Thursday, October 05, 2006

“Mtaji wa Maskini Nguvu Yake”?

If you are coming from Bongoland, you have at least heard of this saying. In most cases, this saying is meant to “motivate” folks who have found themselves stuck in difficult economic situations. These folks are left without any other option but to apply all means necessary to make ends meet. Manual laborers, such as mikokoteni operators are mostly likely to hold on to such a “slogan”.

I am not going to badmouth working hard as a way of earning a living and even lifting one’s family out of an abject poverty. I think it is a noble thing to do – that is, trying to fight for your family. You know what? Even the Bible prescribes hard work as a means through which we should earn our living.

What has just crossed my mind is whether popularizing such “slogans” is really helping anyone or it is just helping to reinforce bad ideas into the mind of poor Tanzanian men and women, who could have been supplied with the alternatives. I am not sure if I can find the right answers to that, but my conviction is that such slogans and popular sayings have transcended beyond individual lives even into the Bongoland public leadership.

That should not come as a surprise. Individuals make up a nation, thus belief system that each individual is holding is certainly bound to affect the nation’s belief system. A nation made up of ten (10) stupid citizens is surely going to be a stupid nation. Just look at this flood picture and think with me. Isn’t it logical to plan how to handle rainwater on the streets given the same has happened and will happen again? This is what happens when folks fail to apply their minds.


See, my belief is that the utilization of one’s physical strength has serious limitations. There is just so much that our physical bodies can achieve. Given that fact, it is a developmental suicide to cling to the application of one’s strength alone without looking for other alternative, for instance, application of mental capabilities . A nation with majority cart pushers will always be a cart-pushing nation, generally speaking.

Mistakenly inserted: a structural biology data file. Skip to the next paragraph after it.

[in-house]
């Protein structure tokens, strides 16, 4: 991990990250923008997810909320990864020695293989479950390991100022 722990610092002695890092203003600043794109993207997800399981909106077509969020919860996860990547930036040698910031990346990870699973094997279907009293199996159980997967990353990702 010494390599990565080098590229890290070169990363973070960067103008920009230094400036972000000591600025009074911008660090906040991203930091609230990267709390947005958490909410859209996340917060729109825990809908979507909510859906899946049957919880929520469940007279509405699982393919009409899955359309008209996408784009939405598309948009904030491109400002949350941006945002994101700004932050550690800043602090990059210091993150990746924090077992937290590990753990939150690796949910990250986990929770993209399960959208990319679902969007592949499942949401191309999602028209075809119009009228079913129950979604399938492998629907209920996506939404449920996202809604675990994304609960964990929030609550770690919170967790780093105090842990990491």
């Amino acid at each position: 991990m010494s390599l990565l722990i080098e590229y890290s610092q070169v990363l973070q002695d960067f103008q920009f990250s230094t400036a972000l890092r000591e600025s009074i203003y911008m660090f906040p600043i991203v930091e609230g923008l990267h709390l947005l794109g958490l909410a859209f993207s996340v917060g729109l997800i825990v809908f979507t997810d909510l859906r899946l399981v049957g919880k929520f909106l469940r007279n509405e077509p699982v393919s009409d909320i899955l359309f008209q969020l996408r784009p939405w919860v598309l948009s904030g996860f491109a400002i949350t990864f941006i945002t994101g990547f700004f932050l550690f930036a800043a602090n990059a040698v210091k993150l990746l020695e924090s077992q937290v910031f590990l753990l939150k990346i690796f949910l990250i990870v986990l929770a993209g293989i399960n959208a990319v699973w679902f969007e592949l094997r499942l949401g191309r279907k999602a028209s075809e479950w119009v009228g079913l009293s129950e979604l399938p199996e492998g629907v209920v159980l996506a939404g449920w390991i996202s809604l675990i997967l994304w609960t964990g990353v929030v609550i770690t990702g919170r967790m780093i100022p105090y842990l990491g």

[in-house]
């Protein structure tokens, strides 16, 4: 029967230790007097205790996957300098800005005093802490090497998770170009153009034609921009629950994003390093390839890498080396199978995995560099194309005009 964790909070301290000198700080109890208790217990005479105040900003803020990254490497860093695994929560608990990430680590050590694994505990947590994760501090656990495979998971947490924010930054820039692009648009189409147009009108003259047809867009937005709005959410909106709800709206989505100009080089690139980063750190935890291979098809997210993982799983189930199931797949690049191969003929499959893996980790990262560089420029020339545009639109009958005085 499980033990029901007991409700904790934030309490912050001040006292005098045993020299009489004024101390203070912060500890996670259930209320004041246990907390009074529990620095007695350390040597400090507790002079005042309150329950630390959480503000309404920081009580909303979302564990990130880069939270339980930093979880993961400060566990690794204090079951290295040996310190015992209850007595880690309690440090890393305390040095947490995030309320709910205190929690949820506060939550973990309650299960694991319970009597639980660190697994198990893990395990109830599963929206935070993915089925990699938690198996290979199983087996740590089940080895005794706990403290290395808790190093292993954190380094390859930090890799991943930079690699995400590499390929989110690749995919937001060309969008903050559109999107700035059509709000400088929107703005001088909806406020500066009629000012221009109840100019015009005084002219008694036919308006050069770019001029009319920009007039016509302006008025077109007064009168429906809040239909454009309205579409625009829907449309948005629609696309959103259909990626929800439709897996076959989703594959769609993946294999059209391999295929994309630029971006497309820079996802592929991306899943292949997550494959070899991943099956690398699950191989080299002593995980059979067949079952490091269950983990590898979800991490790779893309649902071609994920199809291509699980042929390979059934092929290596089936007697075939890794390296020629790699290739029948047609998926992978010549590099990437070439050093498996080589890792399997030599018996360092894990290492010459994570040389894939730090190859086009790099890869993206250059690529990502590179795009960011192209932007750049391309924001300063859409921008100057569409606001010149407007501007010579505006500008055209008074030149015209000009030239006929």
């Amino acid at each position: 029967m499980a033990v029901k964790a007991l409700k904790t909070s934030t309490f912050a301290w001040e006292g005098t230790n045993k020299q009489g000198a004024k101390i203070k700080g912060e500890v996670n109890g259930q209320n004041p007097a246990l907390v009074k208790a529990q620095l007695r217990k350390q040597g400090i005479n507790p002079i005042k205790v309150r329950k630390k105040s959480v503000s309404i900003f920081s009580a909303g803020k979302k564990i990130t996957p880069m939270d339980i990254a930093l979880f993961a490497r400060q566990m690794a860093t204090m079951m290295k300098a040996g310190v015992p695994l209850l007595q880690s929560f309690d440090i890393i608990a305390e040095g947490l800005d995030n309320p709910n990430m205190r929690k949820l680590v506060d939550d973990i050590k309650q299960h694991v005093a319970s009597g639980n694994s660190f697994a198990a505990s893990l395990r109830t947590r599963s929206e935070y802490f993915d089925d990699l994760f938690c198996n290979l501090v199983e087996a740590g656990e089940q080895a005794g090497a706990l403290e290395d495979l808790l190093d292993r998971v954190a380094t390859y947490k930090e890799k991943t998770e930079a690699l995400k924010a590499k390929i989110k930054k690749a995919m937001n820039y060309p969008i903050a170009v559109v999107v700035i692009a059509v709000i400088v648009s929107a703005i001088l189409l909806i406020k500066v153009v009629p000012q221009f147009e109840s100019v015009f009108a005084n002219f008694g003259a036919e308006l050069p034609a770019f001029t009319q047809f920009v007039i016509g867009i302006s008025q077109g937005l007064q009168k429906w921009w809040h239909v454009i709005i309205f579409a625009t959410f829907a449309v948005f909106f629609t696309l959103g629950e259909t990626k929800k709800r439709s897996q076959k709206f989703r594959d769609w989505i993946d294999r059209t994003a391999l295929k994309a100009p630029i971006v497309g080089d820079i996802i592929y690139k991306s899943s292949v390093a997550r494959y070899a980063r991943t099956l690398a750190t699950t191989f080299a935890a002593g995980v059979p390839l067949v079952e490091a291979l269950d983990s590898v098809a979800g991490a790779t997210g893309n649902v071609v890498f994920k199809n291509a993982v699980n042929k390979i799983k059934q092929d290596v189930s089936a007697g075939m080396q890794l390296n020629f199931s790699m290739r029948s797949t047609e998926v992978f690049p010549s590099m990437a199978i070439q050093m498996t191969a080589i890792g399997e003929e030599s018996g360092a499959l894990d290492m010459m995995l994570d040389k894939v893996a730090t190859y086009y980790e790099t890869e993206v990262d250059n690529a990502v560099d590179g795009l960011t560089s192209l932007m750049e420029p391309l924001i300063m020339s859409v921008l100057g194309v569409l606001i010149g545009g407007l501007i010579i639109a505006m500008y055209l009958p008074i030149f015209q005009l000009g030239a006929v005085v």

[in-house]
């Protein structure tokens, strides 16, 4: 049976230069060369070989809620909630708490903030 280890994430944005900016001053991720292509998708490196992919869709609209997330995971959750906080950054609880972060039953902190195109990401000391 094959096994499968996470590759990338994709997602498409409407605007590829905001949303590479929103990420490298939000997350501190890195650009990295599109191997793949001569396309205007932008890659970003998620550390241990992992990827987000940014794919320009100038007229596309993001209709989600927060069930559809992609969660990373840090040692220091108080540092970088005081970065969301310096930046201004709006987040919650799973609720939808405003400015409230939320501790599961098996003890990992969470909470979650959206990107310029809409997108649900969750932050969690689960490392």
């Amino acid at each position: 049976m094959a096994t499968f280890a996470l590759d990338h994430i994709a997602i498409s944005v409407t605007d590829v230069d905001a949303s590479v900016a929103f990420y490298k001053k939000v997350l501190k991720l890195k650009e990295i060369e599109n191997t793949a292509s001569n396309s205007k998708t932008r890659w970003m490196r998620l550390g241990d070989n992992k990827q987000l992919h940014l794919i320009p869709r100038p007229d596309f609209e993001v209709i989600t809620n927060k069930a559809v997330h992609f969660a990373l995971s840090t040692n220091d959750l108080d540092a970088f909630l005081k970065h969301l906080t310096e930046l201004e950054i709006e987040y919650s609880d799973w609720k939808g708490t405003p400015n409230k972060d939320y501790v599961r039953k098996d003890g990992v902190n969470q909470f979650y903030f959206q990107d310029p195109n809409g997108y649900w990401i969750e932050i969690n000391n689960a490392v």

The late Nyerere cited watu as a key ingredient for development, but failed to define what kind of watu Tanzania needed. Honestly speaking, we just don’t need warm bodies; we need intellectually charged individuals. The fact that our government has failed to take seriously University education is an indication that we are a cart-pushing nation. The University of Dar-es-Salaam story is just a sad reminder that our leaders are sort of operating on the cart-pushing mentality. Kama watu tu, tunao. As a matter of fact, 38 million of them! The issue has to be the quality of people we have and not the number.

The moral of the story is this: no nation has developed by a mere application of their physical strength. Look around you; every developed nation has gone past the application of the physical muscles. If anything, they are applying their mental muscles. So, the next time a friend of yours tells you that “Mtaji wa maskini nguvu yake”, just give them a very hard look in the eye and tell them: “ Get behind me Satan”. Whoever is trying to limit you into applying your physical strength alone is trying to kill you.

So take this as a fact of life: Tanzania will NEVER get out of poverty unless we start applying our minds as our capital. So, respect the pizza! That doesn’t’ sound right. I guess it goes like this: Respect the mind!

Photo Credits: M. Michuzi

3 comments:

simbadeo said...